I’m sure you have read about the ransomware attacks that occurred against the Colonial Pipeline that caused them to shut down production.
Ransomware attacks have been on the rise for years now and it is not showing any signs of slowing down. If you want to keep your personal or business devices safe from ransomware attacks, check out these quick and easy tips that will help you keep safe.
Every time I talk about cybercrime, I always have to state this statistic. 99% of cybercrime requires user interaction. This means as long as you're not clicking on links in emails or visiting questionable websites, all of your devices are protected from most cyber threats.
Prevention is better than protection when it comes to ransomware. These attacks were originally designed to prevent access to your files, but now criminals are stealing your data as well as ensuring you pay the ransom. Here's how you can keep safe:
1. Update your tech. It doesn’t matter what type of device you use, make sure it’s up to date. Many of you think you’re immune from these types of attacks because you’re not using a Windows device. Even though this attack was designed to infect Windows computers, it does not mean you’re immune. Verify automatic updates are enabled on your device. Also, make sure you’re running the latest operating system for your device. Cybercriminals will target older technology because they know the manufacturer no longer provides security updates for these devices.
2. Start using an automatic cloud backup service, today! The most dangerous aspect of ransomware is its ability to infect computers and devices connected to a network. You may backup your information to an external hard drive, or to a cloud service like DropBox or OneDrive, but guess what? Ransomware can infect those files as well.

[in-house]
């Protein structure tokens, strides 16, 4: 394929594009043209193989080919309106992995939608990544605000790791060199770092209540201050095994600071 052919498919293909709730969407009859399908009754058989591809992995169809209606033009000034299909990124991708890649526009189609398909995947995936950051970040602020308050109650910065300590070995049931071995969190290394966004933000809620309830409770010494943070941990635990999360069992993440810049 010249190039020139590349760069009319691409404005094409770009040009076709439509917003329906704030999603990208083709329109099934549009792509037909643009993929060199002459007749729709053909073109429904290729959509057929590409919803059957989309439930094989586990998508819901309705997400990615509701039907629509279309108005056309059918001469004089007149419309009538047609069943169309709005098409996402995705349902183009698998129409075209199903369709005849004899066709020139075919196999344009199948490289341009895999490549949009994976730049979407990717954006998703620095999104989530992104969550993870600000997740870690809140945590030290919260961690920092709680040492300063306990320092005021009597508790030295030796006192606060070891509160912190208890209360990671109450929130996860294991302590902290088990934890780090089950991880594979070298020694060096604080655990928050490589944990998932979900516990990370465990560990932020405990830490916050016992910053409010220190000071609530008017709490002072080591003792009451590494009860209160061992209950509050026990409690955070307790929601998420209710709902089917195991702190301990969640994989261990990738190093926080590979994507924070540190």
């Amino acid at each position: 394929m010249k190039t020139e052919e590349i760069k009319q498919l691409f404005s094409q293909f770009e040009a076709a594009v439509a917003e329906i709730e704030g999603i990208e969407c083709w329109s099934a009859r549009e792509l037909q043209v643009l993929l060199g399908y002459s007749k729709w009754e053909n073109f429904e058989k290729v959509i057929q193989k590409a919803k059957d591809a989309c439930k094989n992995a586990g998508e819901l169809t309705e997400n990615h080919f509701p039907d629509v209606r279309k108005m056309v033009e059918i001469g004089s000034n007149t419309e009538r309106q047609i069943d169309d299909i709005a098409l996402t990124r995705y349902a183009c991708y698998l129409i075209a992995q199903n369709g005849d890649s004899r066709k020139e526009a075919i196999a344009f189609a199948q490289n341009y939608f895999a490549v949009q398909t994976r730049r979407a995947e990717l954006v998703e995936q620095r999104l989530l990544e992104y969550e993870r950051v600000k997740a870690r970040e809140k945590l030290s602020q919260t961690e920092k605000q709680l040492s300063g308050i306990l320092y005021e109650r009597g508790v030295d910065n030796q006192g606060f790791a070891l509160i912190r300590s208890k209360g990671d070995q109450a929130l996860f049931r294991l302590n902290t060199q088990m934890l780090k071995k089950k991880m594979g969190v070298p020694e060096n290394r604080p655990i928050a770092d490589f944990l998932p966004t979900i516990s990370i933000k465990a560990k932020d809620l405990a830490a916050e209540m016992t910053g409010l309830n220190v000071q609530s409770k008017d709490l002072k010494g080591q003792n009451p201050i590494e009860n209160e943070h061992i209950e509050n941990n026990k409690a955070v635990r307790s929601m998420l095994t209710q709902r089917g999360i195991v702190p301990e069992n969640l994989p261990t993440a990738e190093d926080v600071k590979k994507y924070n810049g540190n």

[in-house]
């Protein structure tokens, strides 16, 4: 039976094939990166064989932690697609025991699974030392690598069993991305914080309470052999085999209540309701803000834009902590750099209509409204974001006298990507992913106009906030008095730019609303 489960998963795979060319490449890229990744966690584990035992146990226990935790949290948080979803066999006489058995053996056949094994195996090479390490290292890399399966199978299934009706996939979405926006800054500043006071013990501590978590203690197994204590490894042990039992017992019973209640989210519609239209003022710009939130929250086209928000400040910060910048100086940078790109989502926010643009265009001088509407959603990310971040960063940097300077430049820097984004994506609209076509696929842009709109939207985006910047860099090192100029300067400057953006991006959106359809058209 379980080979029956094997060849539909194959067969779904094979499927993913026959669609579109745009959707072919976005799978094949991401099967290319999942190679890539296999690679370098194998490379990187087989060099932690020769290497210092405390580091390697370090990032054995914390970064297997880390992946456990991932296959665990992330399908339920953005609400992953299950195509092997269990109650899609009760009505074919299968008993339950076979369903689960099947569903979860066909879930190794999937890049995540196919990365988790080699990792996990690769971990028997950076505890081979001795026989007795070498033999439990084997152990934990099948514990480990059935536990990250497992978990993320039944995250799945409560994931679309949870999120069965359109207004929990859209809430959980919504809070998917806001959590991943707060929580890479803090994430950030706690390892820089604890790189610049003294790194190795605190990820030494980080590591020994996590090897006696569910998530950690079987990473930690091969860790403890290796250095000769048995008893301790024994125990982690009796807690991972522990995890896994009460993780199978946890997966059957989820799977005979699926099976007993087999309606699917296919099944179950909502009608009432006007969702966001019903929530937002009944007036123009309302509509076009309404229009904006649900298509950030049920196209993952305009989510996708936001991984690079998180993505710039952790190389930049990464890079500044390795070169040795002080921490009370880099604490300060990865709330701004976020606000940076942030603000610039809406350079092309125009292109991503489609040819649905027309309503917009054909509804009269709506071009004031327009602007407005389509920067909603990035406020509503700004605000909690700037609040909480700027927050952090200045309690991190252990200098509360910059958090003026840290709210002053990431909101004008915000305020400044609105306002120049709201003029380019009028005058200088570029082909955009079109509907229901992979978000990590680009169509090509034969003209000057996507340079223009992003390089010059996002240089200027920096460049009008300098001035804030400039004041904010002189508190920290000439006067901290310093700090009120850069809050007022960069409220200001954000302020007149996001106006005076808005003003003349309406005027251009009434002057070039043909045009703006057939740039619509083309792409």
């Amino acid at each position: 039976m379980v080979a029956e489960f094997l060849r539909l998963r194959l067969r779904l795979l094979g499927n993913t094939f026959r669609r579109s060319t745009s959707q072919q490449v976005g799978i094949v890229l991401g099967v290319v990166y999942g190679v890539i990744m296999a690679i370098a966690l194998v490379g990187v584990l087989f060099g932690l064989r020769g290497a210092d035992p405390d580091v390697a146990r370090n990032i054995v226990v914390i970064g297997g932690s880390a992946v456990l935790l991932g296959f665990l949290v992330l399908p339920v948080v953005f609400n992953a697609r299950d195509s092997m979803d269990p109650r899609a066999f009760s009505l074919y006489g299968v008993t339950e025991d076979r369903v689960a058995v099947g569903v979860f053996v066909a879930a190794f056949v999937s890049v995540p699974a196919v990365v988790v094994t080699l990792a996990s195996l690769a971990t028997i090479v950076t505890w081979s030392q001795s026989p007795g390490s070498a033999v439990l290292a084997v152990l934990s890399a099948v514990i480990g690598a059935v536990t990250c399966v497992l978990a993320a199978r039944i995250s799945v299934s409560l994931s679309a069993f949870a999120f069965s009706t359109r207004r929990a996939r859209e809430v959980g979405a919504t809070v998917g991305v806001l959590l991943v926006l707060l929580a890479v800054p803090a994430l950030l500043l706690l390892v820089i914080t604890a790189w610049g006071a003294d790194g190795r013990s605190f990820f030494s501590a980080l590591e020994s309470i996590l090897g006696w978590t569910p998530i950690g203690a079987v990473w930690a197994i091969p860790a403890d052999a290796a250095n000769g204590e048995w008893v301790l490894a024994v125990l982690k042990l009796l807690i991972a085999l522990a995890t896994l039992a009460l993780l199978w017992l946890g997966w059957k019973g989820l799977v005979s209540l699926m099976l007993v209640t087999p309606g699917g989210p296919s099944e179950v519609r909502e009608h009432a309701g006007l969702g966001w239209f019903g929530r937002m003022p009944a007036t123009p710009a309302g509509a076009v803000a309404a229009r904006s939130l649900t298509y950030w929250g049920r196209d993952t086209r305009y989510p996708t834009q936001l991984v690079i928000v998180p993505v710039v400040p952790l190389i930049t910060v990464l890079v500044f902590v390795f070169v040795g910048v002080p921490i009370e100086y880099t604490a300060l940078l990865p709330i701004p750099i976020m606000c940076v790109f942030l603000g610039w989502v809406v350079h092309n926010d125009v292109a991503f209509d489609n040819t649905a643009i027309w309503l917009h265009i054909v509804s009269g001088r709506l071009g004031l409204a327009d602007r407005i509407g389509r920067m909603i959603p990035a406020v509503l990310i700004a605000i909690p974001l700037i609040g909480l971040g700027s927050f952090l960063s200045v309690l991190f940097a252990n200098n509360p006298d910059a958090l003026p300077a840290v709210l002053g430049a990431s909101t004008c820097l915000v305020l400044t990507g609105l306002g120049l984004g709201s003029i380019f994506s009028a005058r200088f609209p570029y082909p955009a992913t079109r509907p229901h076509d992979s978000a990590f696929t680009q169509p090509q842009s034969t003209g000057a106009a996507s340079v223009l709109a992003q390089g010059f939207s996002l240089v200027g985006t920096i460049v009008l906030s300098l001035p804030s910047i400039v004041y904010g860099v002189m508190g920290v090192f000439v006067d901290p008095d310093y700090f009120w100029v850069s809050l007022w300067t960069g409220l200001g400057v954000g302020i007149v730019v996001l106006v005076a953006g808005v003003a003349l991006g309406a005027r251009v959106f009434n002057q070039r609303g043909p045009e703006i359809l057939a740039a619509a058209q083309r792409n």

How does a cloud backup service help you? Most cloud services like Carbonite (www.carbonite.com) keep multiple copies of your files across many services across the globe. If your backup gets infected with ransomware, your cloud backup provider can simply restore your files before the infection happened.
3. Use common sense when it comes to email. Hackers aren’t concerned about getting into your computers or network anymore. They get your information by phishing scams that are socially engineered to make you react to what is being said in an email. These emails come in the form of mail from your friends or from companies you have grown to trust.
Always verify the email by looking at the email address. If you get an odd email from a friend, pick up the phone and ask if they meant to send you the letter in question. If you aren’t sure, just simply delete the email. It’s better to be safe than sorry.
4. Use Anti-Virus software on your devices. Anti-Virus software isn’t full proof and for the most part, one isn’t better than the other. It’s something you need to have on your device (meaning Windows, Macintosh, Smartphone, or Tablet). The anti-virus that is actively scanning your device decreases the chances you will fall victim to a ransomware scam.
5. Never Pay The Ransom. Yes paying the ransom, might get your files back and prevent criminals from sharing your personal information, but it's never a guarantee.
So what happens if you get infected with ransomware? Unplug your desktop computer and take the battery out of your laptop. Disconnect your computer from your wired or wireless network and unplug it from the wall. Ransomware users can remotely power up computers. Give us a call here at Integral. We may not be able to retrieve those lost files, but we can make sure you don’t fall victim to a ransomware scam.
Ransomware isn't going anywhere. Make sure you're taking steps to stop these attacks before they happen. No one wants to be in a position where they lose access to their important documents, photos, and videos.
Want to ask me a tech question? Send it to email@example.com. I love technology. I've read all of the manuals and I'm serious about making technology fun and easy to use for everyone.